“When a bill has overwhelming bipartisan support, the public is right to demand that Senator Wyden explain, in very clear terms, why he alone believes he knows better.”
Under Rule VII of the Rules of the Senate, bills can only move forward by unanimous consent. Consequently, a single senator may place a “hold” on a bill to keep it from passing. In principle, the rule exists to ensure that any senator may suspend the legislative process in order to review and research a proposal, particularly in cases where his or her state has a keen interest. In practice, of course, senate holds are wielded like one-man filibusters that often mask ulterior motives. Holds are meant to be contemplative pause buttons, not kill switches.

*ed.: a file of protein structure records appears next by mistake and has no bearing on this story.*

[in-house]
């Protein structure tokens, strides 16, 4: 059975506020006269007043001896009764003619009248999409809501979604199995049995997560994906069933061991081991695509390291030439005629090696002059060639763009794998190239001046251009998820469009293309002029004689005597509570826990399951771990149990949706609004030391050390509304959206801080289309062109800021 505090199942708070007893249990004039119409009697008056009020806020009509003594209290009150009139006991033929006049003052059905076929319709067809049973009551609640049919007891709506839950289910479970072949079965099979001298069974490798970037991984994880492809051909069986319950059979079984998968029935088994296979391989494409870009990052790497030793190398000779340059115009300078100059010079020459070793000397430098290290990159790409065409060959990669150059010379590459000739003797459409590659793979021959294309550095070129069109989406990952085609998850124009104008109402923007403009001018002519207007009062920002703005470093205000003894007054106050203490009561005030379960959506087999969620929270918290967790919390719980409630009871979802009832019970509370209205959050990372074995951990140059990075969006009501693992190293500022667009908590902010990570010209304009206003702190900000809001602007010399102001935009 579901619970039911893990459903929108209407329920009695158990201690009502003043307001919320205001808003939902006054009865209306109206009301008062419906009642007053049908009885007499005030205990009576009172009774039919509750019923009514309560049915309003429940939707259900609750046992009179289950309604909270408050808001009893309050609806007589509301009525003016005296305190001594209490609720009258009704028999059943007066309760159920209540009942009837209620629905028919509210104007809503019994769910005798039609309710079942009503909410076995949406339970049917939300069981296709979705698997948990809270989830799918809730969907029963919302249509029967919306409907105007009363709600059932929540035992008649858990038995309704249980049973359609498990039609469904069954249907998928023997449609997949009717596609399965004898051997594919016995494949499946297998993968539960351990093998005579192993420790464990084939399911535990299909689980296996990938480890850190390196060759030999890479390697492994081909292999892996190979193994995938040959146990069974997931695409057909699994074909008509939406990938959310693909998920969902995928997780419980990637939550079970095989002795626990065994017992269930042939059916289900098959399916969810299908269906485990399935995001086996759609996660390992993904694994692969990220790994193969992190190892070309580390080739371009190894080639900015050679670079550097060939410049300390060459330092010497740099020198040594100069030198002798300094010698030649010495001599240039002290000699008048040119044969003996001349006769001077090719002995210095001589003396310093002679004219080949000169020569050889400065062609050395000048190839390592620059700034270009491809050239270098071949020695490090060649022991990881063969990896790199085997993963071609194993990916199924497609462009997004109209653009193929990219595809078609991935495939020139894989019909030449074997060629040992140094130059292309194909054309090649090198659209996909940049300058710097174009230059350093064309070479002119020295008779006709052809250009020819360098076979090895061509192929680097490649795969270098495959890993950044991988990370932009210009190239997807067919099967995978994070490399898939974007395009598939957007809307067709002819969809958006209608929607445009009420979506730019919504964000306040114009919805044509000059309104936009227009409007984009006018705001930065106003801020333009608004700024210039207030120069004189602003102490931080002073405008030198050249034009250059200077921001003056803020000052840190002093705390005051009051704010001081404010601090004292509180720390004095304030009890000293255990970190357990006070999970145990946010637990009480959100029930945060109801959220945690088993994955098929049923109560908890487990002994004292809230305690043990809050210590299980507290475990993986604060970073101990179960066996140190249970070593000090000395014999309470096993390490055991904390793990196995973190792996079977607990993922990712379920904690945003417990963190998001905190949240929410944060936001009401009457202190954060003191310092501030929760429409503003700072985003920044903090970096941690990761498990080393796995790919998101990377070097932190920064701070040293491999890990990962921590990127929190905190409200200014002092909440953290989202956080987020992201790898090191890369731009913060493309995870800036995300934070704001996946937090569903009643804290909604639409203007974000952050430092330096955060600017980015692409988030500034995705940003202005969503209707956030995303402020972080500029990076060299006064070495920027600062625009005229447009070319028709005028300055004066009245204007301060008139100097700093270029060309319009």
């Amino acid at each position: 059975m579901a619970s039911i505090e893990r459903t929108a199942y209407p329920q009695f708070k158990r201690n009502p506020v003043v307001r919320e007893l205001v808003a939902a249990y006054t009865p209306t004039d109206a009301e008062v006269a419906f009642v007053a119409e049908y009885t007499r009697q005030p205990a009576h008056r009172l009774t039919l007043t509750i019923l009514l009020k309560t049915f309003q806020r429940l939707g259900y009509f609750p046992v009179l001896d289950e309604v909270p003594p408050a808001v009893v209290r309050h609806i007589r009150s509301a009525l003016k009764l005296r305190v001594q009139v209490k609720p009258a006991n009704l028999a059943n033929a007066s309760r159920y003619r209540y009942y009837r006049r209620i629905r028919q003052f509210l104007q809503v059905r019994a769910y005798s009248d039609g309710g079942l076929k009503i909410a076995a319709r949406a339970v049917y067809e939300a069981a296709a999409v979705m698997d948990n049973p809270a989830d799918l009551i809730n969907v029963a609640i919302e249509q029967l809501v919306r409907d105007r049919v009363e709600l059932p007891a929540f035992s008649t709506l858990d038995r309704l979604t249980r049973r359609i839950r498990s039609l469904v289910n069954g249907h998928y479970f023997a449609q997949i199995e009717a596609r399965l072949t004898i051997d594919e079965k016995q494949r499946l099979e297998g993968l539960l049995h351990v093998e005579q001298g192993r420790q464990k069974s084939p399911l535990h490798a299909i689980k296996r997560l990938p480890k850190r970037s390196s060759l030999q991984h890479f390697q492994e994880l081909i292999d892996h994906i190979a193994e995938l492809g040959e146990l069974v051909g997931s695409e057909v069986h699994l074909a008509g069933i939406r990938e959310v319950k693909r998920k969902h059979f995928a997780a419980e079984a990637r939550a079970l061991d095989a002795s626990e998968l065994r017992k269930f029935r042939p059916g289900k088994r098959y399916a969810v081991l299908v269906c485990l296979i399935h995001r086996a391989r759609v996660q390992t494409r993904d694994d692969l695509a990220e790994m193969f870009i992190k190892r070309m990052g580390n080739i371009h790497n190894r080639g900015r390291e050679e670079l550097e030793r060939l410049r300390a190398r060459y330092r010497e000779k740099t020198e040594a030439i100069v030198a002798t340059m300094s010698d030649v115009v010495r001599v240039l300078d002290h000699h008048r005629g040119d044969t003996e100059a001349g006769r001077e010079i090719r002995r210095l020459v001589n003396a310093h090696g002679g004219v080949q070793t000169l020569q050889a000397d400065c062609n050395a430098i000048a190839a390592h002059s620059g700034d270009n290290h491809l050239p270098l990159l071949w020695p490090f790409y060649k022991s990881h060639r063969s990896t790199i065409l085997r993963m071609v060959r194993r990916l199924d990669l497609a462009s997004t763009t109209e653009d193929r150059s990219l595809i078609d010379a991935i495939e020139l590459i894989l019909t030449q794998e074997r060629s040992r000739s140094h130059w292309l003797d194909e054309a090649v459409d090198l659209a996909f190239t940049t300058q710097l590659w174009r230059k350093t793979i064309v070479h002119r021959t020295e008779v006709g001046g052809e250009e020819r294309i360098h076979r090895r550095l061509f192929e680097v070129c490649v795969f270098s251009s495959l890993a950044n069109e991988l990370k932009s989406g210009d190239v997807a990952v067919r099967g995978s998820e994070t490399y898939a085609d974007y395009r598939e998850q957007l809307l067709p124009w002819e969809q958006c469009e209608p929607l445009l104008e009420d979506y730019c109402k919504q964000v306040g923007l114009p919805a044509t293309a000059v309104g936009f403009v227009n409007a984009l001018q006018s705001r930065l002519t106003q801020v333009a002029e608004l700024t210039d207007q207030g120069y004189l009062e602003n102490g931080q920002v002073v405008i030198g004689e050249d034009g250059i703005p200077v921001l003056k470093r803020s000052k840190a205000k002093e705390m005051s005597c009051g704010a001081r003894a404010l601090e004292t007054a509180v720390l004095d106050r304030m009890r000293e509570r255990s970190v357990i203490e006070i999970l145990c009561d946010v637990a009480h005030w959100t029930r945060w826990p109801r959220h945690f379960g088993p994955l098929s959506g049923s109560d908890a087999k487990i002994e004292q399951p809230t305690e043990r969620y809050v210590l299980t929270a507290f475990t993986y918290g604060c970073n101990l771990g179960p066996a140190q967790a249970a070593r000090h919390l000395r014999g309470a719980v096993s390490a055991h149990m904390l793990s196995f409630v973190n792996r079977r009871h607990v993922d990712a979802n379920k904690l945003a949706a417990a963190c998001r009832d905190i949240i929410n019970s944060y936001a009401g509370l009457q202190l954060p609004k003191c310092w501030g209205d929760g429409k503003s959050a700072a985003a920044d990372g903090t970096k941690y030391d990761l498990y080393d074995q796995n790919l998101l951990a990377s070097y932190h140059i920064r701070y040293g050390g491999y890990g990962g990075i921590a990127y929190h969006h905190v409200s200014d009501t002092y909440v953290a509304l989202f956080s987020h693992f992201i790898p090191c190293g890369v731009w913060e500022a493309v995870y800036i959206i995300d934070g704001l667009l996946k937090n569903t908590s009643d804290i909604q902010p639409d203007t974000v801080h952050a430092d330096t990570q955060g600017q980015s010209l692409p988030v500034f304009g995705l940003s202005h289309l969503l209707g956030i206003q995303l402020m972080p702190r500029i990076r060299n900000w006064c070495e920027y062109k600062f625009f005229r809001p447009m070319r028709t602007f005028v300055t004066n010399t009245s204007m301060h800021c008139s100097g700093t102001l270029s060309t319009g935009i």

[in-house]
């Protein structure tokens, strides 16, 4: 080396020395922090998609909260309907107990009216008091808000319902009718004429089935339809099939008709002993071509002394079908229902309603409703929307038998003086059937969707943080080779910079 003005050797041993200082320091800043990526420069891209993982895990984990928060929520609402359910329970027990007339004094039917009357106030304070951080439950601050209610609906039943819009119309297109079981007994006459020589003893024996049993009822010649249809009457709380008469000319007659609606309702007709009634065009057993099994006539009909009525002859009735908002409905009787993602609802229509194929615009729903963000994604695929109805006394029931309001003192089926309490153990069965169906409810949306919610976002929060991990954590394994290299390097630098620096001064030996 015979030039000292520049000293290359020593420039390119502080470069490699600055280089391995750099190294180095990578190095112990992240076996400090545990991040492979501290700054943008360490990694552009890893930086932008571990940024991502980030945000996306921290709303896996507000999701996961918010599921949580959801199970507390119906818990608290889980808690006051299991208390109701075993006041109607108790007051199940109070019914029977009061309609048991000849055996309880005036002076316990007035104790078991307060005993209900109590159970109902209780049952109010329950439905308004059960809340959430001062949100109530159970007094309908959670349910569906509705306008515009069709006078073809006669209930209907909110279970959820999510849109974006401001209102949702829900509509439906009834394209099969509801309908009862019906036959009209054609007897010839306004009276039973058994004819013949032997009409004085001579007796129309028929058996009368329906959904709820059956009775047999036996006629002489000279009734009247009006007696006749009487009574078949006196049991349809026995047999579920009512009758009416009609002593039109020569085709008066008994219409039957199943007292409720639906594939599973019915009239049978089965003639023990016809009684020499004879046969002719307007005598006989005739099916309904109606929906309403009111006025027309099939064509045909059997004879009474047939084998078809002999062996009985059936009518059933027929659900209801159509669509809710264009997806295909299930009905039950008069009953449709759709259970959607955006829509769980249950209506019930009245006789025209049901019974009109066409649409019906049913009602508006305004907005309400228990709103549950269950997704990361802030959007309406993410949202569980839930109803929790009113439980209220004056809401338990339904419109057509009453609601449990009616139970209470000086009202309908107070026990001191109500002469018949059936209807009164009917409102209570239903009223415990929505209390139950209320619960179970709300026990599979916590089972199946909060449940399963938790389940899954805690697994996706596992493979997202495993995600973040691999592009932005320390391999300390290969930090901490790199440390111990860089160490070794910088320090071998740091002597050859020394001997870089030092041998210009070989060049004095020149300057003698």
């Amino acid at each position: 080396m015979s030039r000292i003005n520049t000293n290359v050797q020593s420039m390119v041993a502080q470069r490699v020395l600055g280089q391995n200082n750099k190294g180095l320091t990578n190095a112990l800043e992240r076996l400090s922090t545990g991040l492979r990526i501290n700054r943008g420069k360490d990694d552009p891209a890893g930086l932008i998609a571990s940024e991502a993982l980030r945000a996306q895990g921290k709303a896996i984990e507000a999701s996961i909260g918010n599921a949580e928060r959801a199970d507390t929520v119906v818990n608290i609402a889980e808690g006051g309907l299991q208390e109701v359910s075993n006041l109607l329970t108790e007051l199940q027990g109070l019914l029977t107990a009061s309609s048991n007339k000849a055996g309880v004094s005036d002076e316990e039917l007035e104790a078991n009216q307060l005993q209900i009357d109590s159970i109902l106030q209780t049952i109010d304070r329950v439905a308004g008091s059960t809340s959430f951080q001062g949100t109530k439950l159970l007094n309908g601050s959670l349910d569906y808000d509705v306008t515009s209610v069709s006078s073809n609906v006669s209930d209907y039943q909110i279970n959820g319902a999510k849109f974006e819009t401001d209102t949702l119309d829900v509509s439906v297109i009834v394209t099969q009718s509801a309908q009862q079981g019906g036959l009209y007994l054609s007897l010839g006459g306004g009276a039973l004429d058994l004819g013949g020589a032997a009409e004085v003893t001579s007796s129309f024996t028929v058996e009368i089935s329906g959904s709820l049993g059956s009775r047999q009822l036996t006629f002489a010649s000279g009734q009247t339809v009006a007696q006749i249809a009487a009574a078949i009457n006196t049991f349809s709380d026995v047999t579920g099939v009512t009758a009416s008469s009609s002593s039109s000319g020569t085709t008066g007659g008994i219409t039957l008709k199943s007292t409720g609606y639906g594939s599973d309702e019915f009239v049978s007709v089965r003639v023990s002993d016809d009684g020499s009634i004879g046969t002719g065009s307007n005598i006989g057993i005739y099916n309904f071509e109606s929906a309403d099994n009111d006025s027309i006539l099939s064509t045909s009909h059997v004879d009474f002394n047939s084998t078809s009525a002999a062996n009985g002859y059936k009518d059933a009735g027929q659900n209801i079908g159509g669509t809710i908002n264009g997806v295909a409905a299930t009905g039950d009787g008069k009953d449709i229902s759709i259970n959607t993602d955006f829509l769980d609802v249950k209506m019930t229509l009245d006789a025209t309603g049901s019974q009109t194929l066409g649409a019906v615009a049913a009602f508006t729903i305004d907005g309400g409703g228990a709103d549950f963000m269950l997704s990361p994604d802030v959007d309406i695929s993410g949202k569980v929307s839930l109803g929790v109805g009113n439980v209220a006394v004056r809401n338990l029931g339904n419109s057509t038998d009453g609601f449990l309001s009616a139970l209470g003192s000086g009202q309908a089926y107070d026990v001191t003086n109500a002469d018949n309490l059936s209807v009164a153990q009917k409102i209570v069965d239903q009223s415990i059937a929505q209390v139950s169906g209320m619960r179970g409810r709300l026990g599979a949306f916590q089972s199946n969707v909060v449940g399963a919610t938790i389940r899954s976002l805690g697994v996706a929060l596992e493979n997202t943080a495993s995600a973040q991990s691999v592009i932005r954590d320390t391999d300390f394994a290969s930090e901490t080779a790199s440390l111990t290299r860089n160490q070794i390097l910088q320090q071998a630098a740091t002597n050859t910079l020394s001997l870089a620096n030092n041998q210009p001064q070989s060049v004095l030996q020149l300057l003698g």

Since last September, Senator Ron Wyden (D-OR) has maintained a hold on the small-claim copyright provision known as the CASE Act. This bill would create a voluntary, small-claim tribunal conducted by a newly created Copyright Claims Board (CCB) at the U.S. Copyright Office. Its principles have been in development for more than a decade, and it was designed to offer independent creators a remedy for small-claim infringements without enduring the cost and burden of federal lawsuits. The need for a small-claim provision has grown along with the steady rise in infringements, due primarily to the ease of “grabbing” material from the internet.